Bed Bath & Beyond warns it doesn’t have the money to pay off debts

The sign is visible through an overturned cart outside the Bed Bath & Beyond Inc store. in Greendale, Wisconsin.

Daniel Acker | Bloomberg | Getty Images

Bed Bath and more said on Thursday that he does not have enough money to pay off his debts and has defaulted on his JP Morgan credit line, once again warning of potential bankruptcy.

Shares of Bed Bath fell on Thursday afternoon, leading to short-term trading pauses. The stock last fell about 20%, leaving the company’s market value at about $300 million.

In securities documentationthe struggling home improvement retailer said it “doesn’t have the resources to repay its lines of credit and this will force the company to consider all strategic alternatives, including restructuring its debt under the US Bankruptcy Code.”

Bed Bath is trying to cut costs through capital cost cuts, store closures and lease negotiations with its landlords, but warned that “these measures may not succeed.”

The latest filing is another sign that Bed Bath’s time is running out as sales lag and debt piles up at the cash-strapped retailer. It comes at a time when inflation is weighing on consumers’ wallets and shoppers are putting their discretionary dollars into entertainment like dining out or booking trips rather than home goods.

Amid difficult macroeconomic challenges, Bed Bath’s suppliers tightened their lending terms and cut limits, requiring early payments in the second fiscal quarter, which prevented the company from properly stockpiling its inventory ahead of the holiday season, the statement said. According to the company, some suppliers required prepayment.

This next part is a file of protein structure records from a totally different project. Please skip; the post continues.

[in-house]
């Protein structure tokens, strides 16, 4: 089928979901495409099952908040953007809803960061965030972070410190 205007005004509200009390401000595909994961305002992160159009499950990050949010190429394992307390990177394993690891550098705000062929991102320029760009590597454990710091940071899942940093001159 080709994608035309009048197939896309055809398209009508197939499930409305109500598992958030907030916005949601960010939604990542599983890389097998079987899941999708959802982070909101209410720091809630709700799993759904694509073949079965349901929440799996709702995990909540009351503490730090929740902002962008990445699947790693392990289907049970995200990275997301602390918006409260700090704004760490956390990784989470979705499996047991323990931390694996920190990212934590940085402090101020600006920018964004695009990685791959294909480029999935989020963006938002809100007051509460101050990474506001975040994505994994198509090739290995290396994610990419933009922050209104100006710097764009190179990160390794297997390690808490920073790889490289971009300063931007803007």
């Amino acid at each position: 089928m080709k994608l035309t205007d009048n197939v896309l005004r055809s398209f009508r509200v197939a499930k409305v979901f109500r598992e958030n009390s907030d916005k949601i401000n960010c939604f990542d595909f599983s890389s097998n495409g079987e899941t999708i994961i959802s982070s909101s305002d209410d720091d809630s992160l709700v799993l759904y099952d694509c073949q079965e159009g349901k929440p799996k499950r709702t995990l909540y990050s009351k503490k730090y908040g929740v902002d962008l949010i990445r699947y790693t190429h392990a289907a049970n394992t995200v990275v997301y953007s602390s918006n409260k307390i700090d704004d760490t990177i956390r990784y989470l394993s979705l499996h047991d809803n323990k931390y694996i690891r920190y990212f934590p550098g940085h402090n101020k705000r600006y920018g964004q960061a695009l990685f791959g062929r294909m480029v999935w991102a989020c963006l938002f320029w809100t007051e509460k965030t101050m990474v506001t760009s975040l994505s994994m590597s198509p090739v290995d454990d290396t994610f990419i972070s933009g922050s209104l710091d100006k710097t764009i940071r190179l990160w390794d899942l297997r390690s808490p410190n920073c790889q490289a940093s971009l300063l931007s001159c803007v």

The company owes $550 million on an asset-backed loan to JP Morgan and $375 million to a Sixth Street lender after extending a credit line last August.

Bed Bath’s debt load also includes nearly $1.2 billion in unsecured bonds with maturities spread over 2024, 2034 and 2044, trading at troubled levels. The company previously said it was unable to refinance some of that debt less than a month after it told investors it plans to borrow more to pay off its obligations.

The company has been burning money in recent quarters. The company said on Thursday that it used $890 million in cash in the nine months ended Nov. 26. At that point, Bed Bath stated that it had $225.7 million in cash left.

Thursday’s update comes weeks after the retailer issued a “going concern” notice that it may not be able to cover its costs after a worse-than-expected quarter.

Bed Bath has been exploring its options in recent weeks. CNBC previously reported that the retailer is in talks to secure funding that will keep it afloat if it files for bankruptcy.

The company is also in the midst of a sale in hopes of maintaining its eponymous chain and the Buybuy Baby business. In addition, the company was preparing for a possible Chapter 11 filing in the United States Bankruptcy Court in New Jersey, as CNBC previously reported.

Shares in Bed Bath & Beyond are down about 80% in the past 12 months.

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